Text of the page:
Securities Law and Cryptocurrencies
(Editor’s Note: This article was written with the invaluable assistance of Mr. Rane Riley, a third-year law student at Southern Methodist University’s Dedman School of Law, my alma mater.)
Anyone paying attention to world news headlines has witnessed the recent meteoric rise in the value of Bitcoin, a cryptocurrency (or virtual currency) increasing in price per unit from approximately $15 in 2013 to approximately $7,000 per unit as of the writing of this article. It does not require a great deal of insight to recognize the significant role that Bitcoin and other similar cryptocurrencies play in our economy, and their significance as a financial medium of exchange should only increase in the future.
On July 25, 2017, the SEC published Release No. 34-81207 (the “DAO Release”) addressing capital formation through the use of a virtual currency (not unlike Bitcoin) called DAO Tokens. The DAO Release takes the unequivocal position that virtual currencies, when used in capital raising ventures, are still securities under the Securities Act of 1933, as amended (the “Securities Act”), and therefore require registration on both the federal and state level (unless valid exemptions from registration apply). Further, the DAO Release clarifies that any platform that facilitates buy/sell orders in virtual currency digital markets must register as a national securities exchange under the Securities Exchange Act of 1934 (the “Exchange Act”) (or operate under a valid exemption from such registration requirement).
In the DAO Release, the SEC described its investigation of The DAO, an unincorporated organization, and Slock.it UG, a German corporation. The DAO was a virtualized decentralized corporation implementing a distributed ledger (blockchain) to raise capital to fund “projects.” The premise of the capital raising was simple. Investors would send to The DAO Ether (ETH), a cryptocurrency not unlike Bitcoin, in exchange for DAO Tokens issued by The DAO. In this transaction, the DAO Tokens served as the securities, and ETH served as the cash to purchase the DAO Token securities. The ETH raised by the issuance of The DAO Tokens would be used to fund “projects” voted on by a majority of the shareholders of The DAO. Before voting could occur, however, the projects had to be approved by “Curators” who were employed by The DAO. The Curators were given great discretion in their approval process and thus took a vast majority of the managerial decisions out of the hands of the shareholders (entities and individuals who held The DAO Tokens).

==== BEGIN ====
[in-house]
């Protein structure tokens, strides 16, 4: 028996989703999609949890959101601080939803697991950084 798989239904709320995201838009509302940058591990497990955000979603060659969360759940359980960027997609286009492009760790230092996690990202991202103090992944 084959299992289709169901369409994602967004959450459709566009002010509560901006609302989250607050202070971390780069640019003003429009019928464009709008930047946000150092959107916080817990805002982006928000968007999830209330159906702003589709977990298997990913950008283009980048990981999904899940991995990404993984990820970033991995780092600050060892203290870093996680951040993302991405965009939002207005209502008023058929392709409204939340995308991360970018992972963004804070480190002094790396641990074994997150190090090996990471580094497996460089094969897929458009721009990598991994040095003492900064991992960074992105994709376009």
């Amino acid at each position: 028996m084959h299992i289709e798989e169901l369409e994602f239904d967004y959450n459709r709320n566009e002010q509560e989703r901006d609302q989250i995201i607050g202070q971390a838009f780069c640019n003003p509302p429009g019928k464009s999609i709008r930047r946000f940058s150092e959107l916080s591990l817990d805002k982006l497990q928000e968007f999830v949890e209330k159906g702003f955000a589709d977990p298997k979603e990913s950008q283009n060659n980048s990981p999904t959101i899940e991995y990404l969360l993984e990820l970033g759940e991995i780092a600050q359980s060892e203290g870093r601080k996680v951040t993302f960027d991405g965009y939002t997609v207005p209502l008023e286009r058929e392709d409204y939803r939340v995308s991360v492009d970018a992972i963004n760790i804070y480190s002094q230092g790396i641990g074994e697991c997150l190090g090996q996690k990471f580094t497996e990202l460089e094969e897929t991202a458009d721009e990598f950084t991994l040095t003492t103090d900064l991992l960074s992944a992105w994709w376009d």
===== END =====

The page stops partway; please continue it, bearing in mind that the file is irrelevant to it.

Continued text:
Investors in The DAO could expect returns on their investment in two ways. First, returns from funded projects could be either distributed back to investors or retained in the investment pool to fund further investment. Second, investors could trade The DAO Tokens on platforms (secondary market) with other investors. As with stock, holding The DAO Tokens allowed investors the right to receive dividends (returns from projects), or trade the stocks on the secondary market (trade the tokens on platforms).
Under the United States federal securities laws, the term “security” is defined in Section 2(a)(1) of the Securities Act as, among other things, “any note, stock, treasury stock, security future, security-based swap, bond, debenture, evidence of indebtedness, certificate of interest or participation in any profit-sharing agreement . . . [,or] investment contract”. From the definitive US Supreme Court case, SEC v. W.J. Howey Co., 328 U.S. 293, 301 (1946), an investment contract “is an investment of money in a common enterprise with a reasonable expectation of profits to be derived from the entrepreneurial or managerial efforts of others.” The three main requirements of an investment contract are, (1) investment of money in a common enterprise, (2) with a reasonable expectation of profits, (3) solely from the entrepreneurial or managerial efforts of others (partaking in significant managerial decisions fails to meet the third requirement).
In the DAO Release, the SEC concluded that virtual currencies, when used to raise capital, meet the above stated definition of an “investment contract”. In reaching this conclusion, the SEC makes it clear that “[t]he automation of certain functions through this technology, ‘smart contracts’ or computer code, does not remove conduct from the purview of the U.S. federal securities law.”
Because Section 5 of the Securities Act requires all securities to be registered unless a valid exemption exists, as securities, virtual currencies (when used to raise capital) must be registered or must qualify for an exemption. In this case, a virtual organization raised capital by receiving virtual currency and in exchange issued its own virtual currency. The SEC made it clear that, like issuing stock in return for receiving cash, organizations engaging in this type of capital raising will be subject to the Securities Act and the Exchange Act.
Furthermore, the SEC held that platforms that engage in facilitating trades of virtual currencies must register as national securities exchanges or face penalties under the Exchange Act.
As always, each case is different with different facts and circumstances. Before applying the general rule described in the DAO Release, one should look to the particular facts and circumstances of an issuer’s capital-raising activities.